Mike Davis, 79990 South A St., Springfield, explained this was an unusual project. He said there were unknowns they knew nothing about in attempting to get a loan for this. He said there are 33 properties in their district that have complied with all the requirements they established. He said their goal was to come up with potable water in the home at an affordable expense. He noted on January 22 they had a members meeting and they came up with three resolutions. He said the members committed to a six-month period of sending in checks to help cover administrative costs in trying to get this through. He added the district had also given the Board for the 79th Street Improvement District the authorization to pursue both loans and grants to offset costs of the project. He said it would also give them the authority to sign and come up with an intergovernmental agreement between Lane County, SUB and the district itself in order to meet the needs that meet the three criteria. He commented they are paying money out of their pockets that might not show any return. He explained they took it to the SUB board meeting with a request to adopt the agreement and the Board voted to adopt the agreement.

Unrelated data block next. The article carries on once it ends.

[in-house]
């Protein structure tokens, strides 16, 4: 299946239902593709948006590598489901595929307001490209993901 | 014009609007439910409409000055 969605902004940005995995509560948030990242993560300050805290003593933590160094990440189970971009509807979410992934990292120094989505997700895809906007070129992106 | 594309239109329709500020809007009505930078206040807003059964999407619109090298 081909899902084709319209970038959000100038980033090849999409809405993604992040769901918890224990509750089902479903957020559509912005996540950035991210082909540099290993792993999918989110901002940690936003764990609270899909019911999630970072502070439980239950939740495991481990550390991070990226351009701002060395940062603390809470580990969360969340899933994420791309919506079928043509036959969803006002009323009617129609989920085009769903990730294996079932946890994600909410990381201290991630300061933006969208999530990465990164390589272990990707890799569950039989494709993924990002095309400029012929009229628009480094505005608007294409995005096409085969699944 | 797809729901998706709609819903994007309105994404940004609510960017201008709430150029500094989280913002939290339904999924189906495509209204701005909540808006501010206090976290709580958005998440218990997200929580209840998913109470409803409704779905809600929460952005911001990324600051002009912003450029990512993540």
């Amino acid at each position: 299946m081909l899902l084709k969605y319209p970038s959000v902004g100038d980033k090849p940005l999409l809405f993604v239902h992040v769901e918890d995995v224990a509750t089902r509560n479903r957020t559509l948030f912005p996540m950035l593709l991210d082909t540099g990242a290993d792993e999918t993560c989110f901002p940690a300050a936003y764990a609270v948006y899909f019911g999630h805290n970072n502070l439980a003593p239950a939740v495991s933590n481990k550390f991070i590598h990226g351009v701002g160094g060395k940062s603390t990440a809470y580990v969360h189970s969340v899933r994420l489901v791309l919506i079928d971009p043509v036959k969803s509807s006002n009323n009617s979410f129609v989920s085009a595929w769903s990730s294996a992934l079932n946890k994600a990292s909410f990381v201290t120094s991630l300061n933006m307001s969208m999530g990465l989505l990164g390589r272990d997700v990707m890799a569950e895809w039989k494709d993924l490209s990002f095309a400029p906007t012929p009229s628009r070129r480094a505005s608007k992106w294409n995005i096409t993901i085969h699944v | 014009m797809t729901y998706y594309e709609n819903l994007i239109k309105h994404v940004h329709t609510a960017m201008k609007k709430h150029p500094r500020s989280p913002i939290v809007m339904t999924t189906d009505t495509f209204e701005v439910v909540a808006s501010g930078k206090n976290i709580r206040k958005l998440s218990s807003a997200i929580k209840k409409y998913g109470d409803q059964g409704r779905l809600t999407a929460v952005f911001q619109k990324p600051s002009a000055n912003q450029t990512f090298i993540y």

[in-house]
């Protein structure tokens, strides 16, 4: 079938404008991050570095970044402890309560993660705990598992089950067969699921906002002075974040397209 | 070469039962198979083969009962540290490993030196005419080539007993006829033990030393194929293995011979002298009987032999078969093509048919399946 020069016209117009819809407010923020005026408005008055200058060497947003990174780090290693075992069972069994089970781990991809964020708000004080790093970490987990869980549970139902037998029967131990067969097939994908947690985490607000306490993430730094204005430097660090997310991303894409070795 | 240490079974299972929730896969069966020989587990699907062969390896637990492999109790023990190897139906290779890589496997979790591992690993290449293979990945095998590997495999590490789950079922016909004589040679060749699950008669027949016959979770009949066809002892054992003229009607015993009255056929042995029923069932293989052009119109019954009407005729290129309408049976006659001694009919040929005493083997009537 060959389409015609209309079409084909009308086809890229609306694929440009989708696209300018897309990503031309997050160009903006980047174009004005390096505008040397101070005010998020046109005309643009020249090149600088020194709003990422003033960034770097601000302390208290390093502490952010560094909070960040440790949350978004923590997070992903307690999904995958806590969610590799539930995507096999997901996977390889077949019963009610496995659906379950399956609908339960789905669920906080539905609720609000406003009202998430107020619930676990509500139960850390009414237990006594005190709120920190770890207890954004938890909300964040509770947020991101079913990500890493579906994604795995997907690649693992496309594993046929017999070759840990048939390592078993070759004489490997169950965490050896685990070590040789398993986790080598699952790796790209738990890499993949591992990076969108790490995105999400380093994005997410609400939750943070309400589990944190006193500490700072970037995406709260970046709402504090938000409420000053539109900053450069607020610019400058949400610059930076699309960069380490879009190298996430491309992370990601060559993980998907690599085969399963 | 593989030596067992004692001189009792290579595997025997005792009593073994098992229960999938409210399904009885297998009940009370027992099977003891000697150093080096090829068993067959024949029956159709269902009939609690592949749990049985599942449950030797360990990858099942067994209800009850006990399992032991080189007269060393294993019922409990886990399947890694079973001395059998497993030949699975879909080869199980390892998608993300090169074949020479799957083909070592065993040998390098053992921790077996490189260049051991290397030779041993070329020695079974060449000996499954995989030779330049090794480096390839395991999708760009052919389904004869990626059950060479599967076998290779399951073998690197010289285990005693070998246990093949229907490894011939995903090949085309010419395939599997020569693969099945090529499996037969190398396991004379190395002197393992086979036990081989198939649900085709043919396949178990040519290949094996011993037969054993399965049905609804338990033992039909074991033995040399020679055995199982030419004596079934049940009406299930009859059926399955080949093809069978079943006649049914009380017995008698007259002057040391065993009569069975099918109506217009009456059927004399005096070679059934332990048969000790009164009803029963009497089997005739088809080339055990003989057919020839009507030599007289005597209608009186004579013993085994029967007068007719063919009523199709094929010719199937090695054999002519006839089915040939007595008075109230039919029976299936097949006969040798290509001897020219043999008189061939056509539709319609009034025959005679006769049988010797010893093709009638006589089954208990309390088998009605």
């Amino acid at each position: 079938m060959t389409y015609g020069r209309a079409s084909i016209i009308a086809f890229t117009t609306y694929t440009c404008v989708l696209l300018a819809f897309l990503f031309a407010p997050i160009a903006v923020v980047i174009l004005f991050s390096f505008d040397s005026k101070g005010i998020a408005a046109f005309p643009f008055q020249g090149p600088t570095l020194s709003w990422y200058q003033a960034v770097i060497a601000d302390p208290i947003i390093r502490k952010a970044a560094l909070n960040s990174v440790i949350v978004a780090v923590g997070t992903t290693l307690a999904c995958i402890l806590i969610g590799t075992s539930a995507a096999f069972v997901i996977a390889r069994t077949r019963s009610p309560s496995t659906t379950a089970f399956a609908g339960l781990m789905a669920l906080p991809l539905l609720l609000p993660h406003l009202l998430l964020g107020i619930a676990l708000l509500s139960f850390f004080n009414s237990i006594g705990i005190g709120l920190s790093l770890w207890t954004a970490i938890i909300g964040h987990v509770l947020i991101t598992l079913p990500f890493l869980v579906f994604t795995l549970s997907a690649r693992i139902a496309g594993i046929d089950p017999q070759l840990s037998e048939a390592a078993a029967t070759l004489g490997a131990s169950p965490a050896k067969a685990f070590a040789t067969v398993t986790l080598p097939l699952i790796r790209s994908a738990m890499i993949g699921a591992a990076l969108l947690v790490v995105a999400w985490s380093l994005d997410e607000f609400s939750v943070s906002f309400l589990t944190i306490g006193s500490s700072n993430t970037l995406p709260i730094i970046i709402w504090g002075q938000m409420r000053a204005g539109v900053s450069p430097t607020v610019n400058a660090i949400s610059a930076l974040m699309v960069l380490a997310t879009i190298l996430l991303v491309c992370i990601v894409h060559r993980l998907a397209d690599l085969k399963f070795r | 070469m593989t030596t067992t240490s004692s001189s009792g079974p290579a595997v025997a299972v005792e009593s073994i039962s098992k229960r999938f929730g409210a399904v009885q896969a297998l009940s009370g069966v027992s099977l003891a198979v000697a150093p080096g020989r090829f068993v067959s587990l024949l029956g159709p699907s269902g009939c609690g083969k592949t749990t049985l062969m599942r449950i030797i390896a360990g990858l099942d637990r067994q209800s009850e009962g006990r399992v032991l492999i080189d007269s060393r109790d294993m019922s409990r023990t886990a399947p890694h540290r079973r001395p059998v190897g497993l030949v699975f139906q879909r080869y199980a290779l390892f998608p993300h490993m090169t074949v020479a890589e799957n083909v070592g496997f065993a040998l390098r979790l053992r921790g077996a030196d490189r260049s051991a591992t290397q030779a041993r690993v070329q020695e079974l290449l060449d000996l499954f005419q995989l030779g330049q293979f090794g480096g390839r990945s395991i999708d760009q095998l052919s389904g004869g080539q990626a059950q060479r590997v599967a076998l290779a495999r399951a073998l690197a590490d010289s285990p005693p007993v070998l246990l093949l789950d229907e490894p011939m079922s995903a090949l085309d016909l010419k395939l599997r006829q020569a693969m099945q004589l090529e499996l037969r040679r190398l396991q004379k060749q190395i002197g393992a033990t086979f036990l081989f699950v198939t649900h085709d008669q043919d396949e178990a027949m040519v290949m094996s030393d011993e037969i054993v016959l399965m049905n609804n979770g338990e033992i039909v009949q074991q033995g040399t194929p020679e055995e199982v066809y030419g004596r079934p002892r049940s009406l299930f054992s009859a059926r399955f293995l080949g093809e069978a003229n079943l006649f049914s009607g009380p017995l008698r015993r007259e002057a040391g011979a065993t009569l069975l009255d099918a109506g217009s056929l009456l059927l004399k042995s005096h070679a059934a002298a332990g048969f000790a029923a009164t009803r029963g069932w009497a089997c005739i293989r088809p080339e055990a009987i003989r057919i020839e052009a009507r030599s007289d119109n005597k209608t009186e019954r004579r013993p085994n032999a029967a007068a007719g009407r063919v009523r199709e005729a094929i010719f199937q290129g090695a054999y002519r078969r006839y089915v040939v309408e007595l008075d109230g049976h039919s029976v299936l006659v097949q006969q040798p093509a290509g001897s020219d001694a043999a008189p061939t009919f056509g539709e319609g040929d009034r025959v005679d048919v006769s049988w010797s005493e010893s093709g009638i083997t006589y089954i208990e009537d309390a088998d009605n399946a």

Wilson explained the real risk was the Board putting in the loan the pledge of Lane Countyís general fund resources to pay this back. She noted in the intergovernmental agreement they worked out monthly payments schedules so there is more of an opportunity to work on a problem early, but the risk remains. She added this was a unique arrangement


Lininger was supportive of this matter.